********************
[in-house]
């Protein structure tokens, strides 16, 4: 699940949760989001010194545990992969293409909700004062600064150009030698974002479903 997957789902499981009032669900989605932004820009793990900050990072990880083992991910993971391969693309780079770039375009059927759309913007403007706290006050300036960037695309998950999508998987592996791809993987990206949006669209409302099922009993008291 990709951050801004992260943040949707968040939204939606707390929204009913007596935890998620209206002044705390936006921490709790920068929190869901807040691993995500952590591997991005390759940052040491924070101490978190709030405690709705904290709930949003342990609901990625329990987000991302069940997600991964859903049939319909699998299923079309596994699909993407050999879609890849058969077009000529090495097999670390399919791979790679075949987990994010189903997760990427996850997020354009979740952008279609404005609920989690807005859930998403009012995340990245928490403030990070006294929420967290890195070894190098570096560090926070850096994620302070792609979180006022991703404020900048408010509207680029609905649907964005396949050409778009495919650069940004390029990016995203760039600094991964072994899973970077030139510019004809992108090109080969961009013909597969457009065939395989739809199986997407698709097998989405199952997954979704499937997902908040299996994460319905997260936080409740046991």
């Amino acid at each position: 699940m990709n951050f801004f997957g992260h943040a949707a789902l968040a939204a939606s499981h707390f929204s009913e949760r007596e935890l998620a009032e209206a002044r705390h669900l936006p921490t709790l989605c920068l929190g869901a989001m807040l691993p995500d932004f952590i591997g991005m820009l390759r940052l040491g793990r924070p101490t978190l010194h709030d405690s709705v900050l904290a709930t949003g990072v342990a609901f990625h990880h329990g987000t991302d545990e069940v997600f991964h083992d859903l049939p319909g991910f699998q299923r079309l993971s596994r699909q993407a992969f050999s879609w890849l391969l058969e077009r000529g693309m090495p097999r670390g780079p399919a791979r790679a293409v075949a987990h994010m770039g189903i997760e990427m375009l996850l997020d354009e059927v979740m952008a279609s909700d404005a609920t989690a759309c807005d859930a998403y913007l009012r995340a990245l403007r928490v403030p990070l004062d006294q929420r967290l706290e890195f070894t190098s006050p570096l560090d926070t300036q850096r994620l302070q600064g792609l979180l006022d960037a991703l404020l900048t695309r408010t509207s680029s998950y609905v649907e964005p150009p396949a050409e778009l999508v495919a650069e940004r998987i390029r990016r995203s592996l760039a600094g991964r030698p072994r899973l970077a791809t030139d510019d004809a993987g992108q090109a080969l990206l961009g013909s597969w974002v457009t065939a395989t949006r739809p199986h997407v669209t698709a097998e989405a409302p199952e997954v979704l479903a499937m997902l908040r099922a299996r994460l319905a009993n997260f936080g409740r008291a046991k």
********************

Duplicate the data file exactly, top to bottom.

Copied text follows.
[in-house]
């Protein structure tokens, strides 16, 4: 699940949760989001010194545990992969293409909700004062600064150009030698974002479903 997957789902499981009032669900989605932004820009793990900050990072990880083992991910993971391969693309780079770039375009059927759309913007403007706290006050300036960037695309998950999508998987592996791809993987990206949006669209409302099922009993008291 990709951050801004992260943040949707968040939204939606707390929204009913007596935890998620209206002044705390936006921490709790920068929190869901807040691993995500952590591997991005390759940052040491924070101490978190709030405690709705904290709930949003342990609901990625329990987000991302069940997600991964859903049939319909699998299923079309596994699909993407050999879609890849058969077009000529090495097999670390399919791979790679075949987990994010189903997760990427996850997020354009979740952008279609404005609920989690807005859930998403009012995340990245928490403030990070006294929420967290890195070894190098570096560090926070850096994620302070792609979180006022991703404020900048408010509207680029609905649907964005396949050409778009495919650069940004390029990016995203760039600094991964072994899973970077030139510019004809992108090109080969961009013909597969457009065939395989739809199986997407698709097998989405199952997954979704499937997902908040299996994460319905997260936080409740046991």
């Amino acid at each position: 699940m990709n951050f801004f997957g992260h943040a949707a789902l968040a939204a939606s499981h707390f929204s009913e949760r007596e935890l998620a009032e209206a002044r705390h669900l936006p921490t709790l989605c920068l929190g869901a989001m807040l691993p995500d932004f952590i591997g991005m820009l390759r940052l040491g793990r924070p101490t978190l010194h709030d405690s709705v900050l904290a709930t949003g990072v342990a609901f990625h990880h329990g987000t991302d545990e069940v997600f991964h083992d859903l049939p319909g991910f699998q299923r079309l993971s596994r699909q993407a992969f050999s879609w890849l391969l058969e077009r000529g693309m090495p097999r670390g780079p399919a791979r790679a293409v075949a987990h994010m770039g189903i997760e990427m375009l996850l997020d354009e059927v979740m952008a279609s909700d404005a609920t989690a759309c807005d859930a998403y913007l009012r995340a990245l403007r928490v403030p990070l004062d006294q929420r967290l706290e890195f070894t190098s006050p570096l560090d926070t300036q850096r994620l302070q600064g792609l979180l006022d960037a991703l404020l900048t695309r408010t509207s680029s998950y609905v649907e964005p150009p396949a050409e778009l999508v495919a650069e940004r998987i390029r990016r995203s592996l760039a600094g991964r030698p072994r899973l970077a791809t030139d510019d004809a993987g992108q090109a080969l990206l961009g013909s597969w974002v457009t065939a395989t949006r739809p199986h997407v669209t698709a097998e989405a409302p199952e997954v979704l479903a499937m997902l908040r099922a299996r994460l319905a009993n997260f936080g409740r008291a046991k």